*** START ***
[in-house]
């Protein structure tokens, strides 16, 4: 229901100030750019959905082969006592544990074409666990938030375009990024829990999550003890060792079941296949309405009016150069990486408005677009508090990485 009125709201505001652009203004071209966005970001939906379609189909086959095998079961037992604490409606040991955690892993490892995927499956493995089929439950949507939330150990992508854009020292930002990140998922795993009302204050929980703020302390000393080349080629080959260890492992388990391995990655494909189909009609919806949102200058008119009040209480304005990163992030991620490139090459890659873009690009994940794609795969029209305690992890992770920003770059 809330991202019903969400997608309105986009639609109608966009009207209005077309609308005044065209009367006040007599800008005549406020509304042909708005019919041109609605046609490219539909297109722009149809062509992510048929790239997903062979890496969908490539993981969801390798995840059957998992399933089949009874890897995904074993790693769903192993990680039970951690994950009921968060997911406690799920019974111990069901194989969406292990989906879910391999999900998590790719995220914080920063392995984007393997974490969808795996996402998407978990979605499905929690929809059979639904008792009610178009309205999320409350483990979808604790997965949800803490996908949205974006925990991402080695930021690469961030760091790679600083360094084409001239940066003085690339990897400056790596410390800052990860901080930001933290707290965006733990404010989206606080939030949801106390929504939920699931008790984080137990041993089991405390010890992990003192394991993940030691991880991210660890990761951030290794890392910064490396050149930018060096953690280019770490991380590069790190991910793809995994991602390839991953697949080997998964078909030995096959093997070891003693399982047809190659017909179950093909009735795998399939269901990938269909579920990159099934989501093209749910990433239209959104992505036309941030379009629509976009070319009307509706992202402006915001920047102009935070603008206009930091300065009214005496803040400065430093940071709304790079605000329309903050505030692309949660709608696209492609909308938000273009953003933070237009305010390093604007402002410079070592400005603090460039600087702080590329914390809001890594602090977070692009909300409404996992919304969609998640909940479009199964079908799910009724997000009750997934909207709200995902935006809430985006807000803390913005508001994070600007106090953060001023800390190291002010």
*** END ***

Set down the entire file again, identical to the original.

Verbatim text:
[in-house]
């Protein structure tokens, strides 16, 4: 229901100030750019959905082969006592544990074409666990938030375009990024829990999550003890060792079941296949309405009016150069990486408005677009508090990485 009125709201505001652009203004071209966005970001939906379609189909086959095998079961037992604490409606040991955690892993490892995927499956493995089929439950949507939330150990992508854009020292930002990140998922795993009302204050929980703020302390000393080349080629080959260890492992388990391995990655494909189909009609919806949102200058008119009040209480304005990163992030991620490139090459890659873009690009994940794609795969029209305690992890992770920003770059 809330991202019903969400997608309105986009639609109608966009009207209005077309609308005044065209009367006040007599800008005549406020509304042909708005019919041109609605046609490219539909297109722009149809062509992510048929790239997903062979890496969908490539993981969801390798995840059957998992399933089949009874890897995904074993790693769903192993990680039970951690994950009921968060997911406690799920019974111990069901194989969406292990989906879910391999999900998590790719995220914080920063392995984007393997974490969808795996996402998407978990979605499905929690929809059979639904008792009610178009309205999320409350483990979808604790997965949800803490996908949205974006925990991402080695930021690469961030760091790679600083360094084409001239940066003085690339990897400056790596410390800052990860901080930001933290707290965006733990404010989206606080939030949801106390929504939920699931008790984080137990041993089991405390010890992990003192394991993940030691991880991210660890990761951030290794890392910064490396050149930018060096953690280019770490991380590069790190991910793809995994991602390839991953697949080997998964078909030995096959093997070891003693399982047809190659017909179950093909009735795998399939269901990938269909579920990159099934989501093209749910990433239209959104992505036309941030379009629509976009070319009307509706992202402006915001920047102009935070603008206009930091300065009214005496803040400065430093940071709304790079605000329309903050505030692309949660709608696209492609909308938000273009953003933070237009305010390093604007402002410079070592400005603090460039600087702080590329914390809001890594602090977070692009909300409404996992919304969609998640909940479009199964079908799910009724997000009750997934909207709200995902935006809430985006807000803390913005508001994070600007106090953060001023800390190291002010």